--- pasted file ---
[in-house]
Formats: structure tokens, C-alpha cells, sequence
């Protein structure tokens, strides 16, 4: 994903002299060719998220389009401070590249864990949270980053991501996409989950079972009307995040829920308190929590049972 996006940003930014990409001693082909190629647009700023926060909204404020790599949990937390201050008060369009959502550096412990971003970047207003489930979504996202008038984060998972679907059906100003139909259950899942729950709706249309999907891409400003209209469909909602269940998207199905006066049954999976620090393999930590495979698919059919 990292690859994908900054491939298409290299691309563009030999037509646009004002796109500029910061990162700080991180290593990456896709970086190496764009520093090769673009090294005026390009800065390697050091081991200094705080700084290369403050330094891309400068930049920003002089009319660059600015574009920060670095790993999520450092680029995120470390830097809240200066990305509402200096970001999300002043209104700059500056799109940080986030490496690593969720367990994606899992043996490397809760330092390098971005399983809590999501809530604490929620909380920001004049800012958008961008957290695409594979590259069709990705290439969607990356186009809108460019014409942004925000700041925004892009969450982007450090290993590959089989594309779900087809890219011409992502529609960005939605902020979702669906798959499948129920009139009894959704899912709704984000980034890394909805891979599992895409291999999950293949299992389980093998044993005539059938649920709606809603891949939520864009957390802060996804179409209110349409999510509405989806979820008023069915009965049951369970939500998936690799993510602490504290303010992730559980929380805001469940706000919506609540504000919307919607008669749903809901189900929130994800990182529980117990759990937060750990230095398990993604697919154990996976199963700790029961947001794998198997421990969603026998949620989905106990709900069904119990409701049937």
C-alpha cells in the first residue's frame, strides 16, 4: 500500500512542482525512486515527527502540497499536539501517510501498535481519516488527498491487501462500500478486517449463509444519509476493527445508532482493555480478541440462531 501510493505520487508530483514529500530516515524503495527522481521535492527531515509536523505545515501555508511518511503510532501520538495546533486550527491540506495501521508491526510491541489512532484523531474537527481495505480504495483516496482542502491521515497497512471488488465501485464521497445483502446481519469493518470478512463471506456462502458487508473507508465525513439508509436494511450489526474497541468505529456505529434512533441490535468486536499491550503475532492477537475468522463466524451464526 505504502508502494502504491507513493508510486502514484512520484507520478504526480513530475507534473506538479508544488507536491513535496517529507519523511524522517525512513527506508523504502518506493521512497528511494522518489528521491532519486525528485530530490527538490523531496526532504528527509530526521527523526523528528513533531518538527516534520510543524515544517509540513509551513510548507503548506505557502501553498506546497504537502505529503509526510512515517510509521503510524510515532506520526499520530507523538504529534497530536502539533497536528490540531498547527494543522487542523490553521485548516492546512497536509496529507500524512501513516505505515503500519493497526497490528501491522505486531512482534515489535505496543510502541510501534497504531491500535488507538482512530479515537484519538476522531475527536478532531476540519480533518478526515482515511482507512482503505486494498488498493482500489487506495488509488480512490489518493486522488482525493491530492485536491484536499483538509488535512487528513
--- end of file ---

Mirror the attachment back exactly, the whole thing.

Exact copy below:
[in-house]
Formats: structure tokens, C-alpha cells, sequence
């Protein structure tokens, strides 16, 4: 994903002299060719998220389009401070590249864990949270980053991501996409989950079972009307995040829920308190929590049972 996006940003930014990409001693082909190629647009700023926060909204404020790599949990937390201050008060369009959502550096412990971003970047207003489930979504996202008038984060998972679907059906100003139909259950899942729950709706249309999907891409400003209209469909909602269940998207199905006066049954999976620090393999930590495979698919059919 990292690859994908900054491939298409290299691309563009030999037509646009004002796109500029910061990162700080991180290593990456896709970086190496764009520093090769673009090294005026390009800065390697050091081991200094705080700084290369403050330094891309400068930049920003002089009319660059600015574009920060670095790993999520450092680029995120470390830097809240200066990305509402200096970001999300002043209104700059500056799109940080986030490496690593969720367990994606899992043996490397809760330092390098971005399983809590999501809530604490929620909380920001004049800012958008961008957290695409594979590259069709990705290439969607990356186009809108460019014409942004925000700041925004892009969450982007450090290993590959089989594309779900087809890219011409992502529609960005939605902020979702669906798959499948129920009139009894959704899912709704984000980034890394909805891979599992895409291999999950293949299992389980093998044993005539059938649920709606809603891949939520864009957390802060996804179409209110349409999510509405989806979820008023069915009965049951369970939500998936690799993510602490504290303010992730559980929380805001469940706000919506609540504000919307919607008669749903809901189900929130994800990182529980117990759990937060750990230095398990993604697919154990996976199963700790029961947001794998198997421990969603026998949620989905106990709900069904119990409701049937």
C-alpha cells in the first residue's frame, strides 16, 4: 500500500512542482525512486515527527502540497499536539501517510501498535481519516488527498491487501462500500478486517449463509444519509476493527445508532482493555480478541440462531 501510493505520487508530483514529500530516515524503495527522481521535492527531515509536523505545515501555508511518511503510532501520538495546533486550527491540506495501521508491526510491541489512532484523531474537527481495505480504495483516496482542502491521515497497512471488488465501485464521497445483502446481519469493518470478512463471506456462502458487508473507508465525513439508509436494511450489526474497541468505529456505529434512533441490535468486536499491550503475532492477537475468522463466524451464526 505504502508502494502504491507513493508510486502514484512520484507520478504526480513530475507534473506538479508544488507536491513535496517529507519523511524522517525512513527506508523504502518506493521512497528511494522518489528521491532519486525528485530530490527538490523531496526532504528527509530526521527523526523528528513533531518538527516534520510543524515544517509540513509551513510548507503548506505557502501553498506546497504537502505529503509526510512515517510509521503510524510515532506520526499520530507523538504529534497530536502539533497536528490540531498547527494543522487542523490553521485548516492546512497536509496529507500524512501513516505505515503500519493497526497490528501491522505486531512482534515489535505496543510502541510501534497504531491500535488507538482512530479515537484519538476522531475527536478532531476540519480533518478526515482515511482507512482503505486494498488498493482500489487506495488509488480512490489518493486522488482525493491530492485536491484536499483538509488535512487528513